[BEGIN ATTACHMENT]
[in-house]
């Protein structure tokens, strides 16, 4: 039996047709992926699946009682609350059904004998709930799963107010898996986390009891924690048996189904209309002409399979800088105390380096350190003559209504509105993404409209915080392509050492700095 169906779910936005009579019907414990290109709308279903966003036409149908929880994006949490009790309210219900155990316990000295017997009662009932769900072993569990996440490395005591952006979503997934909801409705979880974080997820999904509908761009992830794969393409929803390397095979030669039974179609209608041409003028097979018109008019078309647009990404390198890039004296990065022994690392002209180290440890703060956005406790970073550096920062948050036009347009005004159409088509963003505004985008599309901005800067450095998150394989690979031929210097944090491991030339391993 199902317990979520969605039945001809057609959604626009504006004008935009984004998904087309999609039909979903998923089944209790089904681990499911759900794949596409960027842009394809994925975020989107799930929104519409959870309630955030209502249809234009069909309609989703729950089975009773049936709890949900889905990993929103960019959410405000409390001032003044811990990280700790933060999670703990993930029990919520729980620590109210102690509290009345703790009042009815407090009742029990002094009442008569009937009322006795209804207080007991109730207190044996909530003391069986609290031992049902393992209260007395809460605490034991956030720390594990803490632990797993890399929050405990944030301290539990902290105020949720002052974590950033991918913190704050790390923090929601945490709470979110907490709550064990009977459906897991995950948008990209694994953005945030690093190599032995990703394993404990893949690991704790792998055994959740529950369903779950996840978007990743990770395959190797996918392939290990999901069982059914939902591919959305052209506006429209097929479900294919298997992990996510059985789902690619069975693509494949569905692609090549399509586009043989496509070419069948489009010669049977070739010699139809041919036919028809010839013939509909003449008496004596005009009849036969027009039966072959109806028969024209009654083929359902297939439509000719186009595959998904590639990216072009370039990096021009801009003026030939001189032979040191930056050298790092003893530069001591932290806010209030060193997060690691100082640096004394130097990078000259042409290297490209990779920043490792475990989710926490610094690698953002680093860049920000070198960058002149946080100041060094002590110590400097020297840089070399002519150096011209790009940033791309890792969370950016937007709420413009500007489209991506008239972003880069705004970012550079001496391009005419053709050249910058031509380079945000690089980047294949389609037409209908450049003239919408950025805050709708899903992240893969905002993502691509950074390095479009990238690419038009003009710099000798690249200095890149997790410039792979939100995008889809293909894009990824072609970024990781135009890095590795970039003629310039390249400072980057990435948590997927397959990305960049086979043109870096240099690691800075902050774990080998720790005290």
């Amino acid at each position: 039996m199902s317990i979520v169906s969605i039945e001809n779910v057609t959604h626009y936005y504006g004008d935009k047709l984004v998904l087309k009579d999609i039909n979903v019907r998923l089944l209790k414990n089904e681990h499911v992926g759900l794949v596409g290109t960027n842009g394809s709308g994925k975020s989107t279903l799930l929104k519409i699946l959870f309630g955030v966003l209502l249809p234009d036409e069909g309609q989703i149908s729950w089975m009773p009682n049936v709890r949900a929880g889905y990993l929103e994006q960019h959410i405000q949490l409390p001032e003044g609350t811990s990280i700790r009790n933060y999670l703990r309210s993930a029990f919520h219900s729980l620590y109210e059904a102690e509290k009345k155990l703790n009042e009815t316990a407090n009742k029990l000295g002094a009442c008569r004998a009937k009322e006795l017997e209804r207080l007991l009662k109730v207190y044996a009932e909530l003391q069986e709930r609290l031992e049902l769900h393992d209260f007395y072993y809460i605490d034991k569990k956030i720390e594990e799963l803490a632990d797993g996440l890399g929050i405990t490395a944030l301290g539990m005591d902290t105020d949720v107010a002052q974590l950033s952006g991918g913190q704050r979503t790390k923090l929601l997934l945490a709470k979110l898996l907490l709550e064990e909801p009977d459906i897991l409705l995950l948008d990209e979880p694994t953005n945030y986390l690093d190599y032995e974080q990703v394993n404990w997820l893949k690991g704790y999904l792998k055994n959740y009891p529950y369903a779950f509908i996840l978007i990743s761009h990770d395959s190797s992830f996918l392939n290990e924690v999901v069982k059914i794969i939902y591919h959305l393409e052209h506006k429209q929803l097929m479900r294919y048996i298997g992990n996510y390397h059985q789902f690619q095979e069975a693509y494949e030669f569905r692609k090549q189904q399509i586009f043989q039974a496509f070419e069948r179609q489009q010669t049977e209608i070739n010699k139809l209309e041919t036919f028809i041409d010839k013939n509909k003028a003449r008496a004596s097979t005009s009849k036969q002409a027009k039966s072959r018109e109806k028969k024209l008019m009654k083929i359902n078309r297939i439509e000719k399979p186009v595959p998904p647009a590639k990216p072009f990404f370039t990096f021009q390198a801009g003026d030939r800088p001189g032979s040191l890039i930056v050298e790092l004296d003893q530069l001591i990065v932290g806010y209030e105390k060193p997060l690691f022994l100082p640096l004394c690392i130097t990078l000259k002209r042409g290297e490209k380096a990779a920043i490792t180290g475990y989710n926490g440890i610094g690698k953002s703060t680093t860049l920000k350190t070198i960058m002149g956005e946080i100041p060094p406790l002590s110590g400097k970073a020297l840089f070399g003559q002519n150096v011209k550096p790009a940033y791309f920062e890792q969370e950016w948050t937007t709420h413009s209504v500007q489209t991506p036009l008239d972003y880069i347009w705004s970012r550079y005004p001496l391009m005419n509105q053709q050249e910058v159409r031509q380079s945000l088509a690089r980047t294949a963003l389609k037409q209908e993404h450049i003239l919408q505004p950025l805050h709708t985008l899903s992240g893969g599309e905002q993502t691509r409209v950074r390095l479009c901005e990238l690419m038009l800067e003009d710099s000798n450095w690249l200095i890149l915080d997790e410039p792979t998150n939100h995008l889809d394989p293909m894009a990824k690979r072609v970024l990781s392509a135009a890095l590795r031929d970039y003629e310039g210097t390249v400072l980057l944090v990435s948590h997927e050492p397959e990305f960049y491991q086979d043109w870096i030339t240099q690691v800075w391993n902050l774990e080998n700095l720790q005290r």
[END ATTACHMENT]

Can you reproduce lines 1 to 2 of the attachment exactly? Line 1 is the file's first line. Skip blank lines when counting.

[in-house]
């Protein structure tokens, strides 16, 4: 039996047709992926699946009682609350059904004998709930799963107010898996986390009891924690048996189904209309002409399979800088105390380096350190003559209504509105993404409209915080392509050492700095 169906779910936005009579019907414990290109709308279903966003036409149908929880994006949490009790309210219900155990316990000295017997009662009932769900072993569990996440490395005591952006979503997934909801409705979880974080997820999904509908761009992830794969393409929803390397095979030669039974179609209608041409003028097979018109008019078309647009990404390198890039004296990065022994690392002209180290440890703060956005406790970073550096920062948050036009347009005004159409088509963003505004985008599309901005800067450095998150394989690979031929210097944090491991030339391993 199902317990979520969605039945001809057609959604626009504006004008935009984004998904087309999609039909979903998923089944209790089904681990499911759900794949596409960027842009394809994925975020989107799930929104519409959870309630955030209502249809234009069909309609989703729950089975009773049936709890949900889905990993929103960019959410405000409390001032003044811990990280700790933060999670703990993930029990919520729980620590109210102690509290009345703790009042009815407090009742029990002094009442008569009937009322006795209804207080007991109730207190044996909530003391069986609290031992049902393992209260007395809460605490034991956030720390594990803490632990797993890399929050405990944030301290539990902290105020949720002052974590950033991918913190704050790390923090929601945490709470979110907490709550064990009977459906897991995950948008990209694994953005945030690093190599032995990703394993404990893949690991704790792998055994959740529950369903779950996840978007990743990770395959190797996918392939290990999901069982059914939902591919959305052209506006429209097929479900294919298997992990996510059985789902690619069975693509494949569905692609090549399509586009043989496509070419069948489009010669049977070739010699139809041919036919028809010839013939509909003449008496004596005009009849036969027009039966072959109806028969024209009654083929359902297939439509000719186009595959998904590639990216072009370039990096021009801009003026030939001189032979040191930056050298790092003893530069001591932290806010209030060193997060690691100082640096004394130097990078000259042409290297490209990779920043490792475990989710926490610094690698953002680093860049920000070198960058002149946080100041060094002590110590400097020297840089070399002519150096011209790009940033791309890792969370950016937007709420413009500007489209991506008239972003880069705004970012550079001496391009005419053709050249910058031509380079945000690089980047294949389609037409209908450049003239919408950025805050709708899903992240893969905002993502691509950074390095479009990238690419038009003009710099000798690249200095890149997790410039792979939100995008889809293909894009990824072609970024990781135009890095590795970039003629310039390249400072980057990435948590997927397959990305960049086979043109870096240099690691800075902050774990080998720790005290």